Dorothy entered into the adventure of becoming a pilgrim of the Absolute, of her destiny. She returned to Christianity and faith, which had fascinated her as a child, and became Catholic at the age of 30.

CW Catholic Spirituality

What did spirituality mean to Peter and Dorothy? Peter, Dorothy and the Workers were inebriated with the concept of the Body of Christ. They felt their unity with all believers and potential believers in the Body of Christ throughout the world in the Church. Their religion was not an institution, but a living, vital reality connecting them to people throughout the world. The Church, for them, was not simply a society and organization, but an organism, a living and life-giving organism, with head (Jesus Christ) and members.

With membership in the Body of Christ all are united in grace, and the prayers of one impacts the life of another. One’s sacrifices and prayers affect the whole Church for better or worse, and the whole Church affects the individual.

Sometimes we think of God’s Providence as already planned and complete, as if we had no role, almost like fatalism. Through the theology of the Mystical Body of Christ we know that God counts on our little participation in his great Providence. He calls us to collaborate in his ministry, appealing to our ingenuity, to the wisdom of our criteria, to our courage, our generosity, our untiring action. It is not enough to pray, it is necessary to work.

On Losing Your Chains

Catholic Workers have been instructors in “losing chains” at Casa Juan Diego. We write only of recent CW’s, as we go back 19 years.

Sue David has been a Catholic Worker for five years, does the paste-up for the paper to get it camera ready, lives at one of our women and children’s centers, drives women to their appointments and in many ways makes sure women and children have what they need. At present she is making, for the third time, the Father Hugo retreat so loved by Dorothy.

Andy Wright, a Casa Juan Diego Catholic Worker in his fifth year here, entered medical school yesterday at Baylor University. As soon as medical school permits, he will be practicing Catholic Worker medicine at CJD clinics.

Blossom is Andy’s Catholic Worker wife–and expecting momentarily. She is a good writer and became Catholic through discovering the CW movement, or vice versa.

Megan Ferstenfeld went from part-time Catholicism to full-time Catholicism at Notre Dame to being a Catholic Worker to being a law student at the University of California at Berkeley. After law school, God willing, she will work in setting up legal services somewhere for the poor, with the help of Casa Juan Diego. Megan wrote an excellent article on the World Bank, structural adjustment and the debt of so many developing countries. (See HCW Vol. XIX, No. 1).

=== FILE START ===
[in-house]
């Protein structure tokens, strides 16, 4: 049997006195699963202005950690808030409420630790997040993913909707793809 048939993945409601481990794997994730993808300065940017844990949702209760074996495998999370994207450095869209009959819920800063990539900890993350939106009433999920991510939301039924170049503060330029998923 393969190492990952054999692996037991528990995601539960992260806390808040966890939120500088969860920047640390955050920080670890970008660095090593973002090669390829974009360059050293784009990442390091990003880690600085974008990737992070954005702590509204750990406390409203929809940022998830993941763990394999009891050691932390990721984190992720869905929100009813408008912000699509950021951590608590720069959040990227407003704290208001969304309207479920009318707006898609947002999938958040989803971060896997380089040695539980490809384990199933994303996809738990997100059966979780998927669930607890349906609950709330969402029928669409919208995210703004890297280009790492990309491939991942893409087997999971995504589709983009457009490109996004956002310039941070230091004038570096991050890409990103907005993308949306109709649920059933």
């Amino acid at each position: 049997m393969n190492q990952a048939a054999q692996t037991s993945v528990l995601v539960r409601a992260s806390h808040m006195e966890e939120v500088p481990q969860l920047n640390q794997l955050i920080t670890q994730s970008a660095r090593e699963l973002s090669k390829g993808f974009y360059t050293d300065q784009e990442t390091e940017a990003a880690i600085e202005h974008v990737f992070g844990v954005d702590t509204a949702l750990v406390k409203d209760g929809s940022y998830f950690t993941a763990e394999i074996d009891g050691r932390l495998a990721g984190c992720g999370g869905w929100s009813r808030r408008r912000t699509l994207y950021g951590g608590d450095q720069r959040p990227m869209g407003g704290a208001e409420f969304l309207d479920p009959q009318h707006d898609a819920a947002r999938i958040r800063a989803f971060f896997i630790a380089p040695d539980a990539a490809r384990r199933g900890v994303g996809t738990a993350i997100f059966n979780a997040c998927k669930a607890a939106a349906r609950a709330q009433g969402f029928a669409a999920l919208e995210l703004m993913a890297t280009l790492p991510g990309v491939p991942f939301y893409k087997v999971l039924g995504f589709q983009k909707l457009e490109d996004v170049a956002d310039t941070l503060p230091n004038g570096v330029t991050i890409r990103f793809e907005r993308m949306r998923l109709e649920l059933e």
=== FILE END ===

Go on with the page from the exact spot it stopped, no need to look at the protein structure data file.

Mary Lavelle went from Fordham, her faith still intact, to being a Catholic Worker for several years to help her prepare to be a teacher in the inner city. She writes good articles (See HCW, XVII, No. 7, XVIII, No. 3, XVIII, No. 7). Mary will be a good theologian some day.
Laura Roberts graduated from the University of Dayton to being a Catholic Worker to going to law school to prepare her to work with farm workers. She just called.

David Fiore, of the daily Mass contingent (Some Workers attend Mass daily), went from the University of Arizona to being a Catholic Worker to enter-today-the Community of St. John in Laredo to become a priest. Having mastered Spanish, he must now learn French to enter the Brothers’ novitiate in France. The Brothers are always running out of space because they have so many candidates.

Antonio and Laura Butron, after being members of Casa Juan Diego support groups for 18 years, have returned to spend their last years in Oaxaca, Mexico.

Stephen and Lillian Lucas made the mistake of living next door to the Zwicks when they started Casa Juan Diego in 1980. They have been full-time Catholic Workers ever since, paying the bills, getting the newspaper out and keeping track of addresses, of which there are a lot.

John and Pam Janks have flirted for decades, even while Episcopalians, with the Catholic Worker movement. John has taken early retirement from Texaco so that he and Pam can coordinate Casa Juan Diego medical clinics and food distribution as full-time Catholic Workers.

Andy Durham has been a member of the Casa Juan Diego support group for 18 years and his wife Susan Gallagher did the paste-up of the newspaper for many years. Andy handles any legal problems that may emerge. He is ensconced in the Episcopalian tradition.

Marion Maendel has spent three years at Casa Juan Diego, bringing together the teachings of the Bruderhof, in which she was raised, with Catholic Worker principles-a happy wedding.

A young man named Christopher came to Casa Juan Diego saying there has to be more to life than what he has seen. Could he help us out?

Engagement with the World

Dorothy Day knew that in spite of weakness and sin, in spite of original sin which has wounded all humanity, Catholicism was alive and new because of the presence of the risen Lord and the Holy Spirit in the midst of the Church.

She knew that her religion was not bourgeois conformity, that it was not related to being tied to superstitions as the world was before the advent of Christ.

Dorothy knew that so many of her contemporaries (and ours) were locked into an economic and neo-Malthusian deter-minism and a belief that their fate was sealed in the same way that the world seemed to be tied to implacable fate before the dawning of Christianity. Catholic Workers, following in the philosophical footsteps of Mounier and personalism, might have phrased it as Enzo Piccini did in 1998:

“A taste for life is not denied to those who make mistakes, but to those who do not have a sense of the infinite, of destiny, of the ideal, of the present Mystery, because then the problem is not making mistakes or not making mistakes. A taste for living is not denied to those who make mistakes: it is denied to those who do not connect with the Destiny that makes all things, with the Mystery that is present” (from Traces).

Houston Catholic Worker, Vol. XIX, No. 5, September-October 1999.